9. Let’s calculate the density of a proton. Assume m = 1.66 x 10-24

  10. Now we are going to dissect some of the historical observations that led us to believe atoms are as we depicted them in previous lecture, which was advertised as a “preview”. For example, how do we know mass of proton?

  11. Chemistry is "discrete"; it obeys integer arithmetic. There is precisely ONE sodium atom per ONE chlorine atom in salt. There are TWO hydrogens per ONE oxygen in water. Exactly. WHY?

  12. But if there are so many atoms, how can we count? What beats counting?

  13. Chemists count by weighing. This example shows polyethylene pellets. 0.0144 gram/pellet 5.94 grams of pellets How many pellets? Now, do you suppose all polyethylene pellets have the mass of exactly 0.0144 grams?

  14. Formation of HCl from H2 and Cl2 2 grams of H2 plus 71 grams of Cl2 = 73 grams of HCl 4 grams of H2 plus  142 grams of Cl2= 146 grams of HCl etc.  It is always 35.5 g of Cl2 to 1 g of H2 Any other ratio results in "leftovers" 

  15. Formation of HI from H2 and I2 2 grams of H2 plus 106 grams of I2 = 108 grams of HI 4 grams of H2 plus  212 grams of I2= 216 grams of HI etc.  Any ratio mass other than 1:53 results in "leftovers" 

  16. Some elements produced more than one substance, like Carbon & Oxygen. • Substance 1: • 12 g C + 16 g O Ratio: 12/16 = 3/4 • Substance 2: • 12 g C + 32 g O Ratio: 12/32 = 3/8 • Substance 3: • 12 g C + 48 g O Ratio: 12/48 = 3/12 = 1/4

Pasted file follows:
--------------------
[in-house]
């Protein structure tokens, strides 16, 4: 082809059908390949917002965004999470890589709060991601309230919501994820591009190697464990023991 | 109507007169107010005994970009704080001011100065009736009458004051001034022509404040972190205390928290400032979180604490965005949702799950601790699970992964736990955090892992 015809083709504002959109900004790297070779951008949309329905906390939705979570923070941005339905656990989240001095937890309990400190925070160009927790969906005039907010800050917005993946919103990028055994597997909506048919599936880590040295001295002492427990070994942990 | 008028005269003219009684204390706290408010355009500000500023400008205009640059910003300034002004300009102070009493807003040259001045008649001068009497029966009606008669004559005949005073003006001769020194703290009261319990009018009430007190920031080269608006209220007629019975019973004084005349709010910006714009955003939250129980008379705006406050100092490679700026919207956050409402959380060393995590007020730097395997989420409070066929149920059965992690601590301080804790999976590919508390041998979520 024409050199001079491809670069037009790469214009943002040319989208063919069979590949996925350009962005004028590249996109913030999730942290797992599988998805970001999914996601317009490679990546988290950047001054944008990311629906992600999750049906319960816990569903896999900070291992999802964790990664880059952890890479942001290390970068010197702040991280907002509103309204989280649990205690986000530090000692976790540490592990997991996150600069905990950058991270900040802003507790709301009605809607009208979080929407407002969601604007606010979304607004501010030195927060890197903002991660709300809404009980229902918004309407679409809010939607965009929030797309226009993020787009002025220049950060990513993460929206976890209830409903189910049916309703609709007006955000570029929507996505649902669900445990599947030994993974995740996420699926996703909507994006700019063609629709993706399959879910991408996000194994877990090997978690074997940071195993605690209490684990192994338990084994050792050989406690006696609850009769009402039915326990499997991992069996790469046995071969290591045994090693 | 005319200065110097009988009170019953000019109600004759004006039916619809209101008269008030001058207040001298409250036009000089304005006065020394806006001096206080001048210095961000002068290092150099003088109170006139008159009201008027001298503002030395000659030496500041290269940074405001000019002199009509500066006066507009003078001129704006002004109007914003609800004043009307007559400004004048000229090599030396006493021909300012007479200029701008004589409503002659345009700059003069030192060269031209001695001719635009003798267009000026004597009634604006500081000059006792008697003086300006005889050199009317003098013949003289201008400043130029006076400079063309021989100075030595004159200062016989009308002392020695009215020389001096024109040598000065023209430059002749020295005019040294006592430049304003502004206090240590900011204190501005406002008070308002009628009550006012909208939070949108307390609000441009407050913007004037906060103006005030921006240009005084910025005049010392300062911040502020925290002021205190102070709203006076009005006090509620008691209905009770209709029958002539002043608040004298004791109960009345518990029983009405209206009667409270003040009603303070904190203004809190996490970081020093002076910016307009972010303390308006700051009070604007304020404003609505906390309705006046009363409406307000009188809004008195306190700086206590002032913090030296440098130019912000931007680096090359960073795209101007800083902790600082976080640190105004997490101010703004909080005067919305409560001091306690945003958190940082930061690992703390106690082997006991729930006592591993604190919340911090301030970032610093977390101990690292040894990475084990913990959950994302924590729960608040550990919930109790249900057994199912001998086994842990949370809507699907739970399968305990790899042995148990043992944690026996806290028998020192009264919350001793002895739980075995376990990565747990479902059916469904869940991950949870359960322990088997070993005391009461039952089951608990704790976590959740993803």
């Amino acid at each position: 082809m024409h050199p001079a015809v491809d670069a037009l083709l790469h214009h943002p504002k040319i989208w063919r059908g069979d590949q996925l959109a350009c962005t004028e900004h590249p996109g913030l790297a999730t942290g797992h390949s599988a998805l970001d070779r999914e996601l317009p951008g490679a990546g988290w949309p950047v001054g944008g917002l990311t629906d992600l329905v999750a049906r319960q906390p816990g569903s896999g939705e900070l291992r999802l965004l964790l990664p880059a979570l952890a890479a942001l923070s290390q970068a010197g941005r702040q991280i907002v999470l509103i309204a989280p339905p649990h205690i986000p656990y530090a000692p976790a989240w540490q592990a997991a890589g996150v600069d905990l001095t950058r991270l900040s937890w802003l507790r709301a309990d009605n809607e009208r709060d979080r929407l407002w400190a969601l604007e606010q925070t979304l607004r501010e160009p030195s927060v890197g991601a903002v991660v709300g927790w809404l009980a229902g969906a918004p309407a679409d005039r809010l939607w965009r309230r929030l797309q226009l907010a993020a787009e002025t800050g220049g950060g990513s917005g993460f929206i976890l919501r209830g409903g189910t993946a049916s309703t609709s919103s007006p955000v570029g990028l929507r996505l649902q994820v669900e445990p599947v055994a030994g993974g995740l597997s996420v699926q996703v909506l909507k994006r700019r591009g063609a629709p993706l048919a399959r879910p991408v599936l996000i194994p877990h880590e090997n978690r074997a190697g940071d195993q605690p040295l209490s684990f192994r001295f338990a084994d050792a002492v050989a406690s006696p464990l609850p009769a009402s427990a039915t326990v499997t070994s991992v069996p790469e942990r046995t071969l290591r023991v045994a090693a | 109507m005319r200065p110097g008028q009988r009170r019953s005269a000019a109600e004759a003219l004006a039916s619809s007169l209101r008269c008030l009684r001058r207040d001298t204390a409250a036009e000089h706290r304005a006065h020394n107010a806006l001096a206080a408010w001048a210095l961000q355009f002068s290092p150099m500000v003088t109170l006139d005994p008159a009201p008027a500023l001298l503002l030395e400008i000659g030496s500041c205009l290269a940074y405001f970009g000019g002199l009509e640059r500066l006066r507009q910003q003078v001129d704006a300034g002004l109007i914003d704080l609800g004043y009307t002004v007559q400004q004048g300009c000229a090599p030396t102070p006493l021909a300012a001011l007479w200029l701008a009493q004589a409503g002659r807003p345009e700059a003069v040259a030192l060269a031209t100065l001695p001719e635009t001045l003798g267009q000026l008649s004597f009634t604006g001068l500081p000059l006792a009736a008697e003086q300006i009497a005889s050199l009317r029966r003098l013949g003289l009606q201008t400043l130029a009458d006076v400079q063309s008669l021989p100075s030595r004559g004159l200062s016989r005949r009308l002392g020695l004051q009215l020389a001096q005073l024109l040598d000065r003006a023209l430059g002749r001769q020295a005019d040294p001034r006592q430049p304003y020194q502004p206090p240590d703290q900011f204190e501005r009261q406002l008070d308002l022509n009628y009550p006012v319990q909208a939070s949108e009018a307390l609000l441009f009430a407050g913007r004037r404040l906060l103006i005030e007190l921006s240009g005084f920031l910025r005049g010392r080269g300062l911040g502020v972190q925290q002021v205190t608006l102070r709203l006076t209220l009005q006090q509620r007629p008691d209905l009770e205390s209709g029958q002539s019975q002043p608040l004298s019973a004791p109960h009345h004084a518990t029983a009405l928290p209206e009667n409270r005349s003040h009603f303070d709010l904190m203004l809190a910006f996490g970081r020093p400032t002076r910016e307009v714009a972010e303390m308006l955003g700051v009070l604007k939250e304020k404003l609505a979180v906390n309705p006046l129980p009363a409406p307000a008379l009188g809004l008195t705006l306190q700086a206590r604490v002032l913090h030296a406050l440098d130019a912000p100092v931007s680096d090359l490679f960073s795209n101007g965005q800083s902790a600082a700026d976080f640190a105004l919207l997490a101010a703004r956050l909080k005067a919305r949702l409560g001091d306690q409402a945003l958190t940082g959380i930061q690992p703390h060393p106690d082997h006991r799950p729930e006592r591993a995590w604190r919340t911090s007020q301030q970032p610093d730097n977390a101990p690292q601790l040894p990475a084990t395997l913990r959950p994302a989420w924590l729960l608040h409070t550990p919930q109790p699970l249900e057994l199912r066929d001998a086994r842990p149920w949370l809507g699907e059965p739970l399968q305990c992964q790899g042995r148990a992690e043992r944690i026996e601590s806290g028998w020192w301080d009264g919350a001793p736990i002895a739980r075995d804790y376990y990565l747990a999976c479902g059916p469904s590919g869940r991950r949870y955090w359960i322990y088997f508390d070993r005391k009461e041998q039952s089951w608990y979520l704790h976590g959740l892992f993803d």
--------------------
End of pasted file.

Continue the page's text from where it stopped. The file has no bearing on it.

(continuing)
17. Probably? What?!!? Deduction, Hope and Guess No compound was ever found between C and O where the C/O ratio was more than 3/4. So this is probably CO.

  18. If the 4/3 compound is CO, then…. The 3/8 compound is CO2 The 3/12 compound is CO3

  19. Apparently, THERE ARE RULES…for how atoms join. Not only is the idea that just one atom could be put together in multiple ways to get all the materials wrong, so also is any notion about mixing atoms in random ratios.Matter is atomically discrete!

  20. There were LOTS of "relative mass" experiments. Ones like these 3 helped decide the periodic table. No leftovers Oxygen Hydrogen Water* Leftovers 100 g 8.2 g 73.2 g 35.1 g Oxygen 1 g 4.1 g 1.13 g 3.98 g Hydrogen 65 g 8.2 g 73.2 g None!

  21. …….…..which leads to Oxygen being 8 times heavier than Hydrogen…unless some new H-O compound is discovered!!!!

  22. Hydrogen peroxide In the words of a Chem1001 S07 student, Dalton eventually had to learn that “water ain’t no ho”. One of many uses: turning hair blonde.